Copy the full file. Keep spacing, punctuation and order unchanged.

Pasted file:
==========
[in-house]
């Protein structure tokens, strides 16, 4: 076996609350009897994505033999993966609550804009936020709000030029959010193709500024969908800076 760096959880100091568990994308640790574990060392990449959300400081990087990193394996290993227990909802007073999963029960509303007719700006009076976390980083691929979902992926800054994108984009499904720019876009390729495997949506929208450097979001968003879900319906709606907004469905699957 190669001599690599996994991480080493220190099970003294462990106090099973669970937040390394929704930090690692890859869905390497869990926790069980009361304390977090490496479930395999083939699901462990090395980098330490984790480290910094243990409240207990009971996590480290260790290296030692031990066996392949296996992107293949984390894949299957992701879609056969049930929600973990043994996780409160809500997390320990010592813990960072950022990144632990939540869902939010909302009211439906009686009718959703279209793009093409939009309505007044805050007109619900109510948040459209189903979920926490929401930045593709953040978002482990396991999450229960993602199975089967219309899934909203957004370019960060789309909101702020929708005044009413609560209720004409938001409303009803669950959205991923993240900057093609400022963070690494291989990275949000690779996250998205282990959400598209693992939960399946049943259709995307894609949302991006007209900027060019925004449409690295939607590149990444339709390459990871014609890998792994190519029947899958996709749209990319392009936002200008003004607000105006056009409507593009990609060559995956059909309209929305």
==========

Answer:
[in-house]
């Protein structure tokens, strides 16, 4: 076996609350009897994505033999993966609550804009936020709000030029959010193709500024969908800076 760096959880100091568990994308640790574990060392990449959300400081990087990193394996290993227990909802007073999963029960509303007719700006009076976390980083691929979902992926800054994108984009499904720019876009390729495997949506929208450097979001968003879900319906709606907004469905699957 190669001599690599996994991480080493220190099970003294462990106090099973669970937040390394929704930090690692890859869905390497869990926790069980009361304390977090490496479930395999083939699901462990090395980098330490984790480290910094243990409240207990009971996590480290260790290296030692031990066996392949296996992107293949984390894949299957992701879609056969049930929600973990043994996780409160809500997390320990010592813990960072950022990144632990939540869902939010909302009211439906009686009718959703279209793009093409939009309505007044805050007109619900109510948040459209189903979920926490929401930045593709953040978002482990396991999450229960993602199975089967219309899934909203957004370019960060789309909101702020929708005044009413609560209720004409938001409303009803669950959205991923993240900057093609400022963070690494291989990275949000690779996250998205282990959400598209693992939960399946049943259709995307894609949302991006007209900027060019925004449409690295939607590149990444339709390459990871014609890998792994190519029947899958996709749209990319392009936002200008003004607000105006056009409507593009990609060559995956059909309209929305």